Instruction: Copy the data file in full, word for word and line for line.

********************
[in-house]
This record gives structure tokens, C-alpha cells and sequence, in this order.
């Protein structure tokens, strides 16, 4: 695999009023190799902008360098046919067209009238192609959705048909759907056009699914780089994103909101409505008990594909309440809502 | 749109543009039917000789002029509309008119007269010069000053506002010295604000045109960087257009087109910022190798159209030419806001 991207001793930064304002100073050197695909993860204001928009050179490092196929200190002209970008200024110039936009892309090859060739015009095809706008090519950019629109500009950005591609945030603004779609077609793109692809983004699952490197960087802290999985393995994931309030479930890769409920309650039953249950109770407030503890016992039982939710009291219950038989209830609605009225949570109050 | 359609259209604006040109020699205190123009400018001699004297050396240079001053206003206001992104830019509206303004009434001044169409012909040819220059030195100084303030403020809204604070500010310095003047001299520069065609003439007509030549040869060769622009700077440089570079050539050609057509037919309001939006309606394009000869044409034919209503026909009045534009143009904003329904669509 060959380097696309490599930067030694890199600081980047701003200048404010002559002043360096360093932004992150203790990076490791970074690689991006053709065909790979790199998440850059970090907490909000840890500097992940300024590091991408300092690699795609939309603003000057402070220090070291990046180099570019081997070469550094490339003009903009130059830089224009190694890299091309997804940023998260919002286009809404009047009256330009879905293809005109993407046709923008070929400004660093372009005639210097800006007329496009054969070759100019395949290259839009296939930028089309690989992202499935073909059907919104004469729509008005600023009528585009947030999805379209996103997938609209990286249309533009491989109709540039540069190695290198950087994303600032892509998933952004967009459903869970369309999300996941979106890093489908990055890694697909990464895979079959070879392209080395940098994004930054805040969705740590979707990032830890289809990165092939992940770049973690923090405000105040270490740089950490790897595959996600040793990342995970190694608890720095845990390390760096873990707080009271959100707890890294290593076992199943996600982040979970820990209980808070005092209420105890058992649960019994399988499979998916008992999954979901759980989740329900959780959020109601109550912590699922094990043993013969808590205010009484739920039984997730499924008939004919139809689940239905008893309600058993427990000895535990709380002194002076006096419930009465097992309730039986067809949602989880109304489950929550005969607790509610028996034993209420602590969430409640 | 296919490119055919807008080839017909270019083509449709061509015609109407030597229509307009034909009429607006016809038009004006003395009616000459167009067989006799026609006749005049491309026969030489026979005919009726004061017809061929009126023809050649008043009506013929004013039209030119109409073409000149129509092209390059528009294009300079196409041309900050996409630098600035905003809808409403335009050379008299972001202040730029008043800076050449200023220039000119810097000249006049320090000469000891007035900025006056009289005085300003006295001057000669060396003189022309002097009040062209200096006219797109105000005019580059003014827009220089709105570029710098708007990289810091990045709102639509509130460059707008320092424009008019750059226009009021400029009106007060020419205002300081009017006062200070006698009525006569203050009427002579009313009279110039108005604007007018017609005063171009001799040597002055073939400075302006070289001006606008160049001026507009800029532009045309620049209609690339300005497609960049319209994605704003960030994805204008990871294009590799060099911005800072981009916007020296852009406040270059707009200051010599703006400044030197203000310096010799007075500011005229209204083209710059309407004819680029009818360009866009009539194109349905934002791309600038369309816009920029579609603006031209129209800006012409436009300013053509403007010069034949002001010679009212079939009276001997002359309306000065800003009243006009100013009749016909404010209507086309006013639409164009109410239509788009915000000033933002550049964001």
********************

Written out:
[in-house]
This record gives structure tokens, C-alpha cells and sequence, in this order.
């Protein structure tokens, strides 16, 4: 695999009023190799902008360098046919067209009238192609959705048909759907056009699914780089994103909101409505008990594909309440809502 | 749109543009039917000789002029509309008119007269010069000053506002010295604000045109960087257009087109910022190798159209030419806001 991207001793930064304002100073050197695909993860204001928009050179490092196929200190002209970008200024110039936009892309090859060739015009095809706008090519950019629109500009950005591609945030603004779609077609793109692809983004699952490197960087802290999985393995994931309030479930890769409920309650039953249950109770407030503890016992039982939710009291219950038989209830609605009225949570109050 | 359609259209604006040109020699205190123009400018001699004297050396240079001053206003206001992104830019509206303004009434001044169409012909040819220059030195100084303030403020809204604070500010310095003047001299520069065609003439007509030549040869060769622009700077440089570079050539050609057509037919309001939006309606394009000869044409034919209503026909009045534009143009904003329904669509 060959380097696309490599930067030694890199600081980047701003200048404010002559002043360096360093932004992150203790990076490791970074690689991006053709065909790979790199998440850059970090907490909000840890500097992940300024590091991408300092690699795609939309603003000057402070220090070291990046180099570019081997070469550094490339003009903009130059830089224009190694890299091309997804940023998260919002286009809404009047009256330009879905293809005109993407046709923008070929400004660093372009005639210097800006007329496009054969070759100019395949290259839009296939930028089309690989992202499935073909059907919104004469729509008005600023009528585009947030999805379209996103997938609209990286249309533009491989109709540039540069190695290198950087994303600032892509998933952004967009459903869970369309999300996941979106890093489908990055890694697909990464895979079959070879392209080395940098994004930054805040969705740590979707990032830890289809990165092939992940770049973690923090405000105040270490740089950490790897595959996600040793990342995970190694608890720095845990390390760096873990707080009271959100707890890294290593076992199943996600982040979970820990209980808070005092209420105890058992649960019994399988499979998916008992999954979901759980989740329900959780959020109601109550912590699922094990043993013969808590205010009484739920039984997730499924008939004919139809689940239905008893309600058993427990000895535990709380002194002076006096419930009465097992309730039986067809949602989880109304489950929550005969607790509610028996034993209420602590969430409640 | 296919490119055919807008080839017909270019083509449709061509015609109407030597229509307009034909009429607006016809038009004006003395009616000459167009067989006799026609006749005049491309026969030489026979005919009726004061017809061929009126023809050649008043009506013929004013039209030119109409073409000149129509092209390059528009294009300079196409041309900050996409630098600035905003809808409403335009050379008299972001202040730029008043800076050449200023220039000119810097000249006049320090000469000891007035900025006056009289005085300003006295001057000669060396003189022309002097009040062209200096006219797109105000005019580059003014827009220089709105570029710098708007990289810091990045709102639509509130460059707008320092424009008019750059226009009021400029009106007060020419205002300081009017006062200070006698009525006569203050009427002579009313009279110039108005604007007018017609005063171009001799040597002055073939400075302006070289001006606008160049001026507009800029532009045309620049209609690339300005497609960049319209994605704003960030994805204008990871294009590799060099911005800072981009916007020296852009406040270059707009200051010599703006400044030197203000310096010799007075500011005229209204083209710059309407004819680029009818360009866009009539194109349905934002791309600038369309816009920029579609603006031209129209800006012409436009300013053509403007010069034949002001010679009212079939009276001997002359309306000065800003009243006009100013009749016909404010209507086309006013639409164009109410239509788009915000000033933002550049964001």